Sermons, as many know them, are oral remarks steeped in theology, often paired with lessons from current or modern-day life.

But members of Emanuel Lutheran Church in Modesto, Calif., were treated to something unique during worship on four different Sundays. Instead of a sermon, they were sent back in time to the 1940s when radio was the primary form of mass communication. And it’s here, in the old-style radio shows, that the You Were There series was born in 2015.

Author and church member Michael Clarke has written four shows in the series. Each show runs 30 minutes and features a radio show host interviewing the play’s characters. The last in the series honors the Reformation anniversary and debuted on Sunday, Feb. 5, 2017.

The host interviews a young girl at Martin Luther’s trial.

Clarke, a retired periodontist, created the series based on his experience with the You Are There CBS Radio series, which he listened to while growing up. The You Were There series pays homage to the real-life radio show, blending history with theater, taking listeners on a time warp each week to report the great events of the past. For his shows, Clarke remained true to the original concept but took a theological angle for his subject matter.

The You Were There plays originally introduced his fellow congregants to people who knew Jesus and shared their memories of his life and ministry. The initial series—featuring the birth of Christ, the Last Supper and the Resurrection—was well-received, so he decided to write a Reformation-themed show.

For You Were There: The Reformation, the radio show host interviews people who knew Martin Luther. Clarke features Luther’s sister, who remembers their childhood; Yohann Tetzel, a Dominican friar; and Rabbi Josef, a childhood friend who responds to questions about Luther’s writings on the Jews. A seminary classmate, a Roman Catholic cardinal, and a young girl who witnessed Luther’s trial complete the cast.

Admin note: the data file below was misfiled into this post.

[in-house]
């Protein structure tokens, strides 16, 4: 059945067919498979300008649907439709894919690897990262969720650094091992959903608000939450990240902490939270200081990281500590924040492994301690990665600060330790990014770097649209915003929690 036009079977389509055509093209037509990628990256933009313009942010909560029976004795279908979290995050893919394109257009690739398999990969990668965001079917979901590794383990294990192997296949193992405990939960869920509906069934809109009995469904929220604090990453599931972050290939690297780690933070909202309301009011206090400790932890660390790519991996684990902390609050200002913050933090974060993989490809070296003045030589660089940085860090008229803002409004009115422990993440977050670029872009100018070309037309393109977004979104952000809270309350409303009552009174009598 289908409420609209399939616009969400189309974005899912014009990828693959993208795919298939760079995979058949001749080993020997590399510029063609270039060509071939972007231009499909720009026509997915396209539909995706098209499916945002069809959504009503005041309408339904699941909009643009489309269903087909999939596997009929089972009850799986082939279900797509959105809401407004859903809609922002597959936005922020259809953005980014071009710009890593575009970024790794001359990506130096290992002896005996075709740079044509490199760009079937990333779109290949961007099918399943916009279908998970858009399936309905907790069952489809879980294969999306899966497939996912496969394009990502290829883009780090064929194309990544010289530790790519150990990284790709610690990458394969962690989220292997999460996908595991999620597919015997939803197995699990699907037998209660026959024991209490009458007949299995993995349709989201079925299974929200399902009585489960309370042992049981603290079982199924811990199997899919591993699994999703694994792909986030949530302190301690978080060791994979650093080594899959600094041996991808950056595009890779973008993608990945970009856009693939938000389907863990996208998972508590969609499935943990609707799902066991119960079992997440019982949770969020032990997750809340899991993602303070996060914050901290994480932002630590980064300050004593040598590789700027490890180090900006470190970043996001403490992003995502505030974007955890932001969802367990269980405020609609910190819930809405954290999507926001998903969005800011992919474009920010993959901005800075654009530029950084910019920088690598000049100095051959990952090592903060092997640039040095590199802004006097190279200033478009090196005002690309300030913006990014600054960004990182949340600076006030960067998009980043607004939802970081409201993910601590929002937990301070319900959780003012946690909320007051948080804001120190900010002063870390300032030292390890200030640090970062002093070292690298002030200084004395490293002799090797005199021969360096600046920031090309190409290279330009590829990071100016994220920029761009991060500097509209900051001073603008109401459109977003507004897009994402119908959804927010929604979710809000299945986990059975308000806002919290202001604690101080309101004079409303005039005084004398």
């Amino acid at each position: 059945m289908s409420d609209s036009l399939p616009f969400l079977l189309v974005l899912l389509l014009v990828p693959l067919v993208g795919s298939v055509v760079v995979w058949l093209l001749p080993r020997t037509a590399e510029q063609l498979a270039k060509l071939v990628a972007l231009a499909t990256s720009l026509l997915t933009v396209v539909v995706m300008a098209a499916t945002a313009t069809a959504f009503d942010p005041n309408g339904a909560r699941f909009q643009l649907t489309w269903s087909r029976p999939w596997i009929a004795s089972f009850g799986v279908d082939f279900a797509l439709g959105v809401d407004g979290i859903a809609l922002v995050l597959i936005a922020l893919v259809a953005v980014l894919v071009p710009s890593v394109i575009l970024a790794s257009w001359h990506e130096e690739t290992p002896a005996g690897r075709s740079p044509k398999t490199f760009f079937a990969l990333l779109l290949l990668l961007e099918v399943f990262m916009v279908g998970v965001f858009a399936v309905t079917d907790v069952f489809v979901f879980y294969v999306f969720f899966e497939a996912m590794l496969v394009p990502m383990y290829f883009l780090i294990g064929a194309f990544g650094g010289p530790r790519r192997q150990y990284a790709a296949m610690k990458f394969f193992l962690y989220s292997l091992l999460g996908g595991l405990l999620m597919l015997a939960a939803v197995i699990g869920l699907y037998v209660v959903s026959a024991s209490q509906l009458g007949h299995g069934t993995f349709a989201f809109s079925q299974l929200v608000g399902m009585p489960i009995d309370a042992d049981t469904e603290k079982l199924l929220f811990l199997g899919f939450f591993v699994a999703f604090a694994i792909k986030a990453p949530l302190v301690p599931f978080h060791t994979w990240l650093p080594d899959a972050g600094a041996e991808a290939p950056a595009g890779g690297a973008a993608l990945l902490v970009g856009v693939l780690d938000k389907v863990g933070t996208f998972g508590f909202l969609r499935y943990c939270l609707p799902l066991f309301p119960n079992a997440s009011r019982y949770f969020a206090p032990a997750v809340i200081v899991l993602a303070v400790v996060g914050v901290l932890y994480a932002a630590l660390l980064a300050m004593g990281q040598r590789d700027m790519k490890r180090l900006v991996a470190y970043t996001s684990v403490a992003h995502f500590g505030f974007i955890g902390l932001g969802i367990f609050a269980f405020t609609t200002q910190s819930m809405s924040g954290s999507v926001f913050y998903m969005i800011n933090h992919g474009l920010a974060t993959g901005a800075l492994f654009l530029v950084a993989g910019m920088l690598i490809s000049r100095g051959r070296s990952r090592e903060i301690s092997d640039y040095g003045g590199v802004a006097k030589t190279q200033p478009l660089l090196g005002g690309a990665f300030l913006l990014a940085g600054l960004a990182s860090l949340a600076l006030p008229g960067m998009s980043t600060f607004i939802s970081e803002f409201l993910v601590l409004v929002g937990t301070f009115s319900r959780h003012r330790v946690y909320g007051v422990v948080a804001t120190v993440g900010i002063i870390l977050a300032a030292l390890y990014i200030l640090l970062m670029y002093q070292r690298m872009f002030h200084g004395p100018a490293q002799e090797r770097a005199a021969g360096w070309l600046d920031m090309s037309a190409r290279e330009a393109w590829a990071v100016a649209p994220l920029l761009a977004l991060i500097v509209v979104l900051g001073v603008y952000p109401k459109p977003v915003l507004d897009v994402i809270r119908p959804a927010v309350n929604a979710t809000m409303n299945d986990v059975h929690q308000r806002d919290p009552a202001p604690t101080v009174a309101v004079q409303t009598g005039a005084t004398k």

This production, like the others, was born out of a passion for writing. As an English major in college, Clarke returned to writing as a retirement hobby. “I started writing performance pieces in college,” he said. “When I retired in 2001, I started writing again and have completed a number of projects, many for our congregation.”

In most cases, Clarke spends four months writing, although not in continuous effort, given that he does so part time.

“My writing time reflects the intervals between the initial ideas and the performances,” he said, “with the time varying depending on my other activities and obligations. … The writing of the Reformation play required additional research to fill in some of the gaps—details mostly—in my knowledge of the overall Luther story.” (Clarke’s primary reference was Martin Marty’s Martin Luther, 2004.)

Emanuel Lutheran pastor, Lyn Crase, takes the congregation back to Martin Luther’s time.

Once he’s satisfied with the final written product, the show goes into production, with parishioners volunteering as actors. An initial read-through of the script is followed by rehearsals in the sanctuary. Included in the troupe is Emanuel’s pastor, Lyn Crase, who introduces each show.

Like the other shows, this one doesn’t require the actors to memorize dialogue or wear costumes, though some of the performers chose to dress up in 1940s attire.

Since Emanuel has produced You Were There: The Reformation, Clarke said the show has had five requests for the script: two Illinois congregations and one each in California, Minnesota and New Hampshire.

For information on how your congregation can access and produce You Were There: The Reformation, contact Michael A. Clarke at

If your congregation chooses to produce Clarke’s show, you’re invited and encouraged to share photos with ELCA500 on the ELCA500 Facebook page or via

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